He was a 2004 Portland State University Theatre graduate and performed in various productions at PSU, including as the Dentist in “Little Shop of Horrors”, Riff in “West Side Story”, and Biff in “Death of a Salesman”. He also was a member of the Oregon Symphony Leyden Singers.

In Portland, he also worked for numerous professional theatre companies, appearing in “Lend Me A Tenor” at Sylvia’s Class Act, “The Velveteen Rabbit” at Musical Theatre Company, “Talley and Son” at Profile Theatre Company, and “Grease” at Broadway Theatre Company.

Marshall and Stephanie Murray lit up the stage together many times, including in Drama Dock’s 2013 production of “Black Comedy” (Jenn Reidel Photo).

Marshall and Stephanie Murray lit up the stage together many times, including in Drama Dock’s 2013 production of “Black Comedy” (Jenn Reidel Photo).

It was in Portland that Marshall met his wife, Stephanie, who was 12 years his senior.

Recalling their courtship, Stephanie described how she had met her future husband when they were cast in the show “Tapestry” at Sylvia’s Class Act Dinner Theatre.

“The show ran for three months,” she said. “We went on our first official date on June 19, 2003. I fully expected this would be a summer fling – he was 23 and I was 35.”

She said that when she and Marshall started dating on a regular basis, her mother was alarmed because of their age difference.

“I assured her she was overreacting — I was just dating him, I wasn’t going to marry him,” Stephanie said. “We were married on July 29, 2006, on Vashon.”

The couple had visited the island often to see Stephanie’s sister, Jenni Terp, who is a resident. They moved to Vashon in 2007.

Here, the couple created a life centered around family, friends and creativity. They often entertained and hosted visitors — activities that Marshall loved.

“We always felt loved and accepted by our island community, and we were looking forward to spending the rest of our lives here,” Stephanie said.

On Vashon, she said, Marshall was able to play several of his dream roles, including Frank-N-Furter in “Rocky Horror” Gary in “Noises Off, and Billy in “Chicago.”

She said his taste ran firmly toward comic and lighter theatrical fare.

“He didn’t like doing heavy shows — he always wanted to make people laugh,” she said. “He loved happy endings.”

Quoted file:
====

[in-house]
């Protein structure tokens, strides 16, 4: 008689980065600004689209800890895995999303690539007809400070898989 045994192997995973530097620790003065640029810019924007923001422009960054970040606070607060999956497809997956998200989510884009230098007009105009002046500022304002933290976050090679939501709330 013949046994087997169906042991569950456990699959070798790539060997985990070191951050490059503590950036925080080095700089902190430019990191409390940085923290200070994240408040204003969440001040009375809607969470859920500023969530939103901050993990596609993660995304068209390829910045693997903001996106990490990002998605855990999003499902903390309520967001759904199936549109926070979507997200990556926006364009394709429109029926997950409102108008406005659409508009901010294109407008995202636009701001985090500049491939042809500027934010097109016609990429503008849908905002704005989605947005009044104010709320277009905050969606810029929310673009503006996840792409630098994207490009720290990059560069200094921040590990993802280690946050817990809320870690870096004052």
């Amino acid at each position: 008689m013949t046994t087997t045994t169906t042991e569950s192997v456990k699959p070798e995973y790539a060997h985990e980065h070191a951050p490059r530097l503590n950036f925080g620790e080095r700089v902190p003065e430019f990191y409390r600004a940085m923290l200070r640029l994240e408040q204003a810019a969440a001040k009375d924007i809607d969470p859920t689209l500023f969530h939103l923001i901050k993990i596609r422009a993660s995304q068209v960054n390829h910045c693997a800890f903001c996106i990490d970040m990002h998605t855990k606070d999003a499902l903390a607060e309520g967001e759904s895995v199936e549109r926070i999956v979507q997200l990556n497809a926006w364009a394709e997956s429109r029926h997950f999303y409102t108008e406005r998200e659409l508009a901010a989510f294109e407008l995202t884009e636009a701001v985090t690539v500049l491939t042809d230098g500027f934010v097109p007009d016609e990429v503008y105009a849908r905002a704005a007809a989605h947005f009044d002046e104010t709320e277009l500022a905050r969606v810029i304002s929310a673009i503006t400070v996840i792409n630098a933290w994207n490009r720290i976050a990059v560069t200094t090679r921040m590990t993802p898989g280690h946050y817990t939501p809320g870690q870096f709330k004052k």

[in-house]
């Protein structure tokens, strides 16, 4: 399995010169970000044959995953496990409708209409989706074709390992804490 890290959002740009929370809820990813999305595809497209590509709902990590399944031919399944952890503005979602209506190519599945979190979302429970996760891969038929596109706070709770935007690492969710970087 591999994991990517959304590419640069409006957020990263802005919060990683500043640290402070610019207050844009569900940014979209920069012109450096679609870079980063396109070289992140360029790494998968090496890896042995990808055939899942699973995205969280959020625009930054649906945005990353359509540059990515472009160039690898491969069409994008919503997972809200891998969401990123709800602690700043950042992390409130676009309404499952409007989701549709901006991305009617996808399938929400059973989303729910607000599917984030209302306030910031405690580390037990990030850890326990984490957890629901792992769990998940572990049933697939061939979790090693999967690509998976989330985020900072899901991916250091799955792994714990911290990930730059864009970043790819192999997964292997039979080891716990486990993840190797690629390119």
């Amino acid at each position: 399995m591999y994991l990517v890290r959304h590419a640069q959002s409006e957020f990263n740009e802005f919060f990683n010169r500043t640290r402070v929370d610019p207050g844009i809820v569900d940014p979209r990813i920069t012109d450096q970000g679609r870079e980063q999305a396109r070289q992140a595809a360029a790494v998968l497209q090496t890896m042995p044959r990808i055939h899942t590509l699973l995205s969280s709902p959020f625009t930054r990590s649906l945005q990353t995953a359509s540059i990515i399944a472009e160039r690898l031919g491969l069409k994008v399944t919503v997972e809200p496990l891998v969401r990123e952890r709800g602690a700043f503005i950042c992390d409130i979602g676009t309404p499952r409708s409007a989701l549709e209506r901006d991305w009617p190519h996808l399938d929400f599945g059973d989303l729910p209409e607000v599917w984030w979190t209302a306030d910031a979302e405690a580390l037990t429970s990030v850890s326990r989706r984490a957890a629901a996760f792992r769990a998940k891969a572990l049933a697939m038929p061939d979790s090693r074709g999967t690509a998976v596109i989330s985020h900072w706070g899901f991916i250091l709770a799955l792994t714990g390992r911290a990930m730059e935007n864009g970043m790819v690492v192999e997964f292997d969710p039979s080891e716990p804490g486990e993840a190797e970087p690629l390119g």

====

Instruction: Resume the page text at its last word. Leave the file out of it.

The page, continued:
Throughout his time on Vashon, Murray also held day jobs that served the community in an impactful way. For ten years, he worked at Vashon Youth & Family Services, eventually becoming a manager there. For the past two years, he worked as operations coordinator for Vashon Park District.

For Parks Director Elaine Ott-Rocheford, Murray’s sudden and unexpected death meant the loss of a colleague, a co-performer in the singing group The Curvettes, and a dear friend.

“He will be remembered for his kindness and compassion, his sense of humor, his love of spontaneous fun, and his deep warmth and accessibility,” she said. “Marshall’s passing leaves a huge hole in many hearts, very much including my own.”

Marshall is survived by his wife, Stephanie, his mother and father, Dennis and Theresa Murray, his sister Maureen Murray, his niece Izabella Jarquin and nephew Lucas Jarquin.

A party celebrating Marshall’s life will take place when it is safe to gather again.

A GoFundMe campaign has been established to assist Stephanie Murray with the expenses of Marshall Murray’s hospitalization and death. To donate, visit tinyurl.com/y3zralnu.

In discussing Marshall’s death, his wife Stephanie spoke of the additional trauma and heartbreak she had experienced because she had not been able to be with him during the 14-day hospitalization that followed his injury.

Due to COVID-19 restrictions, she was only allowed to visit only once — on Jan. 2, the day of Marshall’s death, and spend 10 minutes with her husband before he died.

Marshall did not die of COVID, but Stephanie strongly urged everyone to adhere to necessary COVID precautions, including masking, to end the pandemic and stem the tide of unnecessary extra grief and loss that she and others have experienced in not being able to comfort loved ones in their final days.